Allow me to introduce myself first: I am Lori Graboyes also known as the blueswoman, I have been a fan of the blues my entire life growing up with the influences of Etta James, Bessie Smith, Ray Charles, and so many more. I own a promotional business for blues musicians called Broads 4 Blues, I am a Sales Associate for Gizmo Media Stations that includes Blues 102 and the spectacular Kool Breeze who has two shows on it and is now the Assistant Music Director for all Gizmo stations.
The reason I wanted to write this column is because I wanted to write from a fan's perspective, even though I'm technically in the business, I am a fan, first and foremost and I want to use this forum and the opportunites it affords me to talk about all kinds of subjects.
I think for my first time out I'd like to dedicate my first column to The Bridget Kelly Band, most of you that know me, know that they are dear friends of mine, that I do booking for them and that I am crazy about their music.
I want everyone to know about this couple, Bridget Kelly and her husband Tim Fik. They are the most gracious couple in blues. They have a band room at their house that they allow travelling musicians to stay at and they feed them and support them. They support all their fellow musicians in blues and in many different ways. They both hold down full time jobs. Bridget owns a Montessori school and Tim is a professor at a local college and then they make time to crank out some quality blues.
Their freshman effort was called Back In The Blues and all songs were writen by the two of them. It garnered a lot of attention locally, natinoally and internationally. And then came their sophomoric effort Forever In Blues again all original tunes and that really put them on the map. It took them to competitions on a local level to the International Blues Challenge in Memphis where they moved forward from the quarterfinals of 250 bands to the semi finals of only 48 bands, not too shabby for their first time competing.
In my opinion and that's what all my columns will be based on, my opinion only, they are a band worthy of moving forward from a local level to both a national and international forum. Bridget's voice has depth, Tim's guitar playing is absolutely hands down second to none, I'd match him up against any living blues guitarist around, solid bass playing by Mike Hamm and great drumming by Mike Barady completes the band.
Do yourselves a favor and get yourself both of these CD's now because a third one is due out in the first quarter of this year and again will be all original tunes and lots of them and promises to trump their previous two CD's.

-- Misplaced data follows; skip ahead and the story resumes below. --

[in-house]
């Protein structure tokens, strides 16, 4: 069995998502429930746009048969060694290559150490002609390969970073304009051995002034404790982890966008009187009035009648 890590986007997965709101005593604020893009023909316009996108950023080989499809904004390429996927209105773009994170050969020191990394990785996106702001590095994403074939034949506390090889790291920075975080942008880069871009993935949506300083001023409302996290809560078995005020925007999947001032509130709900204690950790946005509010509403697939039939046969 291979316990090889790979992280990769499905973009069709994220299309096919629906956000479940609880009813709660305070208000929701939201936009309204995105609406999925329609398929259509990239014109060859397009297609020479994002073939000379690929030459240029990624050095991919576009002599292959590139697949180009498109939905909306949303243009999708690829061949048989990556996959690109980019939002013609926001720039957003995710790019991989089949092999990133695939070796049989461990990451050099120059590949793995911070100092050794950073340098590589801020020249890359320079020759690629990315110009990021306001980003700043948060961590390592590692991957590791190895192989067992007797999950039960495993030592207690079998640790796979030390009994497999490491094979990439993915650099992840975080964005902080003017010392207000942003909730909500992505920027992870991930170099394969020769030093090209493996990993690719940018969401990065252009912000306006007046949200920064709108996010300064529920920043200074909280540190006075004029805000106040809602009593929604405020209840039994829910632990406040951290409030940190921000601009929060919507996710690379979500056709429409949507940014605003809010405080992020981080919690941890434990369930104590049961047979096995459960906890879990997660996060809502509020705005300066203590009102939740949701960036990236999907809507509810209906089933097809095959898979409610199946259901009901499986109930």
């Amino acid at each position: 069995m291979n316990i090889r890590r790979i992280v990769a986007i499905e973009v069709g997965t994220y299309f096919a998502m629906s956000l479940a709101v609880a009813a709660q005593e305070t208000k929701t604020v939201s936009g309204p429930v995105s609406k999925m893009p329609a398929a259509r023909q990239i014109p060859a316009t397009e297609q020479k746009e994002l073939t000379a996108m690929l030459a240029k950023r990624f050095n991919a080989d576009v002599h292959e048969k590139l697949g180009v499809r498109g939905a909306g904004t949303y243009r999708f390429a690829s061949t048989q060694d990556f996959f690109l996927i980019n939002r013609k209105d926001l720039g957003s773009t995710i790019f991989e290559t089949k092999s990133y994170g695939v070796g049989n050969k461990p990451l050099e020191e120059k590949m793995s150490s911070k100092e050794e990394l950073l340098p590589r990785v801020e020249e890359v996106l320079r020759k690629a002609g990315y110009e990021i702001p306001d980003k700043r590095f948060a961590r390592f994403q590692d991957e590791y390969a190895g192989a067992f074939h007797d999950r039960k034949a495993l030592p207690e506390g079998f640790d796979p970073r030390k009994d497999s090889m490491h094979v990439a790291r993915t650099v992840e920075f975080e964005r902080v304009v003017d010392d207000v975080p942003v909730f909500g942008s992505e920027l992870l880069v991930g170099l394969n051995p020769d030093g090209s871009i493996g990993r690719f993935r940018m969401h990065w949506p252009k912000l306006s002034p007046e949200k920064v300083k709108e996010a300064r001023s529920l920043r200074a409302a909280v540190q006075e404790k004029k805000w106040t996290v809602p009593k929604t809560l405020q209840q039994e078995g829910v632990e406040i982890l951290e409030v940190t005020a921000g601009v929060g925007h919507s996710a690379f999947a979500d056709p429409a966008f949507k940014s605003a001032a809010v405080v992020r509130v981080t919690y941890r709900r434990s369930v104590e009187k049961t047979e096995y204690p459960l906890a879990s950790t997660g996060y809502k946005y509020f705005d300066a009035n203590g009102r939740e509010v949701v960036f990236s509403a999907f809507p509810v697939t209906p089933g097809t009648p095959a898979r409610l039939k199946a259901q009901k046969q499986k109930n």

I think its important in the tight knit world of blues men and women for people with the human qualities of Bridget and Timmy to be recognized not only for their kick ass musical talent but also their commitment to the entire blues community. I am honored to call them friends and to attempt to bring them to the next level and mark my words folks, this band is going to be around for a long time to come and are going to continue to please the ears of all that give them a listen, go out and see them and support their mission as they do everyone else's.
While they strive to compete in this highly competitive field of blues they never lose sight of what is truly important, to be honest and real and human and loving and kind and to me that is equally if not as important as the music they create which is always a labor of love for them and it shines through in their music.
I can tell you that I am not even slightly biased when I speak about them individually and collectively. I just happen to have the privilege of knowing them and having them seen them perform live is something you do not want to miss if the opportunity comes your way.
I am in the process of booking a Northeast tour for them this summer so if any of the festival people are reading about this I urge you to contact me for their EPk or a hard copy of their CD, Forever in Blues and include them in your festival. They are a sure fire crowd pleaser and would be an excellent addition to any festival or venue out there.